years,
Corey
has
expanded
Edward
Jones'
presence
years, Corey has expanded Edward Jones' presencein
in
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the community by opening a new office.

Please
stop
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Please
stop
byby
or or
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Corey
Norton
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Corey Norton
with
a financial
advisor1122
today.
1122 Elida
Avenue
Elida Avenue
.

Delphos, OH Finanical
45833 Advisor Delphos, OH 45833
Finanical Advisor
419-695-0660
419-695-0660

1122 Elida Avenue


Delphos, OH 45833
419-695-0660

Andy
North
Andy
North

Financial
Advisor
Financial
Advisor

Andy
North
Andy
North
1122
Elida
Avenue
1122
Elida
Avenue
.

Financial
Advisor
Financial
Delphos,
OH
45833
Delphos,
OH Advisor
45833
.

00159403

Red Cross offers


winter safety tips

- confusion, dizziness, exhaustion and


severe shivering. If someone has these
symptoms, they should get immediate
medical attention.
3. Watch for symptoms of frostbite including numbness, flushed gray,
white, blue or yellow skin discoloration, numbness or waxy feeling skin.
4. Bring the pets indoors. If thats
not possible, make sure they have
enough shelter to keep them warm and
that they can get to unfrozen water.
5. Avoid frozen pipes - run water,
even at a trickle, to help prevent them
from freezing. Keep the thermostat at
the same temperature day and night to
help avoid freezing pipes.
6. Do not use a stove or oven to
heat the home.
7. Space heaters should sit on a
level, hard surface and anything flammable should be kept at least three
feet away.
8. If using a fireplace, use a glass or
metal fire screen large enough to catch
sparks and rolling logs.

Sudoku

Sudoku Puzzle #3790-M

221 Elida Road


Delphos, OH 45833
419-692-0346

Corey
Norton
Corey
Norton

Financial
Advisor
Financial
Advisor

Corey
Norton
Corey
Norton
1122
Avenue
1122
ElidaElida
Avenue
.

Financial
Advisor
Financial
Delphos,
OH
45833
Delphos,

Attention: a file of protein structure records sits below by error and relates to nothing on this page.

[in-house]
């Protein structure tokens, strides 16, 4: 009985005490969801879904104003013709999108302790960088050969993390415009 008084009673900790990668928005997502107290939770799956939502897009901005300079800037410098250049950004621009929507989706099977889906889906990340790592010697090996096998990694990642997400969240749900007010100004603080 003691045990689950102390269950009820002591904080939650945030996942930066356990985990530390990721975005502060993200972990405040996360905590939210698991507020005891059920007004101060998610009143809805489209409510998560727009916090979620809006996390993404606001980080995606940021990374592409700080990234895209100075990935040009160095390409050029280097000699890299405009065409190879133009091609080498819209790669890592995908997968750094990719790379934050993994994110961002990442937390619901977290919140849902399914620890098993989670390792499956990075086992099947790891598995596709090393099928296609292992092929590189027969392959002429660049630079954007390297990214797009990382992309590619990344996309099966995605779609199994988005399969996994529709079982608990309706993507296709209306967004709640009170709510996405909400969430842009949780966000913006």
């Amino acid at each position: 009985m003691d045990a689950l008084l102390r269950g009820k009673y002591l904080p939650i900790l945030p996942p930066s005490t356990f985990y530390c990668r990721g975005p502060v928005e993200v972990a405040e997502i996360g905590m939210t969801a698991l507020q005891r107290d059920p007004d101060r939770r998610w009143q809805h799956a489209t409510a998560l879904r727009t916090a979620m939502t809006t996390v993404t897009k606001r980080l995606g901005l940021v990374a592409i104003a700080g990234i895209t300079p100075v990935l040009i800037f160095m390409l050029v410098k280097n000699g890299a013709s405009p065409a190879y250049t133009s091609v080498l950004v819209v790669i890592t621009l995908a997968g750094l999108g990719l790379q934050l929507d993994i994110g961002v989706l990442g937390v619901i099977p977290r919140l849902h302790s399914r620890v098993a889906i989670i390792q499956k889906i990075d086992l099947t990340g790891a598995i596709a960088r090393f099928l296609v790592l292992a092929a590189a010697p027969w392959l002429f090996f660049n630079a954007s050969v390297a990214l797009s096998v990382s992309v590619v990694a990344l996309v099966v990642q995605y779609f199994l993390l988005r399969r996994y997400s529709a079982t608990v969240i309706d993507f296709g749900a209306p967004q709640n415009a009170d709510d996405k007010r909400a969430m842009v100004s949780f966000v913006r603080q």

OH Advisor
45833
.

Member SIPC

4 The Herald

www.delphosherald.com

Wednesday, January 20, 2016

Local/State
CALENDAR OF EVENTS
TODAY
9 a.m. - noon Putnam County Museum is open, 202 E. Main
St. Kalida.
10 a.m. to 3 p.m. The Delphos Museum of Postal History, 339
N. Main St., is open.
11:30 a.m. Mealsite at Delphos Senior Citizen Center, 301
Suthoff St.
Noon Rotary Club meets at The Grind.
6 p.m. Shepherds of Christ Associates meet in the St. Johns
Chapel.
6:30 p.m. Delphos Kiwanis Club, Eagles Lodge, 1600 E. Fifth
St.
7 p.m. Bingo at St. Johns Little Theatre.
7:30 p.m. Hope Lodge 214 Free and Accepted Masons,
Masonic Temple, North Main Street.
Sons of the American Legion meet at the Delphos Legion hall.
THURSDAY
9-11 a.m. The Delphos Canal Commission Museum, 241 N.
Main St., is open.
10 a.m. to 3 p.m. The Delphos Museum of Postal History, 339
N. Main St., is open.
11:30 a.m. Mealsite at Delphos Senior Citizen Center, 301
Suthoff St.
3-7 p.m. The Interfaith Thrift Store is open for shopping.
5:30 p.m. The Delphos Canal Commission meets at the museum, 241 N. Main St.
7 p.m. Spencerville Local Schools Board of Education meets.
St. Johns Athletic Boosters meet in the Little Theatre.
7:30 p.m. Delphos Chapter 26 Order of the Eastern Star meets
at the Masonic Temple on North Main Street.
Delphos VFW Auxiliary meets at the VFW Hall, 213 W. Fourth St.

10 a.m. to 3 p.m. The Delphos Museum of Postal History, 339


N. Main St., is open.
11 a.m.-4 p.m. Interfaith Thrift Store is open for shopping.
11:30 a.m. Mealsite at Delphos Senior Citizen Center, 301
Suthoff St.
SATURDAY
9-11 a.m. Delphos Project Recycle at Delphos Fuel and Wash.
9 a.m.-noon Interfaith Thrift Store is open for shopping.
St. Vincent dePaul Society, located at the east edge of the St. Johns
High School parking lot, is open.
10 a.m. to 2 p.m. The Delphos Museum of Postal History, 339
N. Main St., is open.
12:15 p.m. Testing of warning sirens by Delphos Fire and
Rescue.
1-3 p.m. The Delphos Canal Commission Museum, 241 N.
Main St., is open.
7 p.m. Bingo at St. Johns Little Theatre.

Schergers kindergarten class at St. Johns


Students in Miriam Schergers kindergarten class at St. Johns Elementary School included, front from left,
Franklin Ringwald, Emery Basinger, Evan Rahrig, Payton Grothaus and Klair Gorman; center, Chase Metzger,
Maddie Ricker, Jessica Graham, Blaire Gable and Maxwell Hohman; and back, Christopher Navarro, Lilah
Ricker, Mason Roessner, Madison Schnipke-Patton, Cooper Clark and Scherger. (DHI Media/Steven CoburnGriffis)

Check us out online:


delphosherald.com

Enjoy the Best of


Both Worlds!!!

THRIFT SHOP VOLUNTEERS


Jan. 21-23
THURSDAY: Sue Vasquez, Darla Rahrig, Eloise Shumaker,
Sharon Wannemacher, Doris Brotherwood and Diane Kimmet.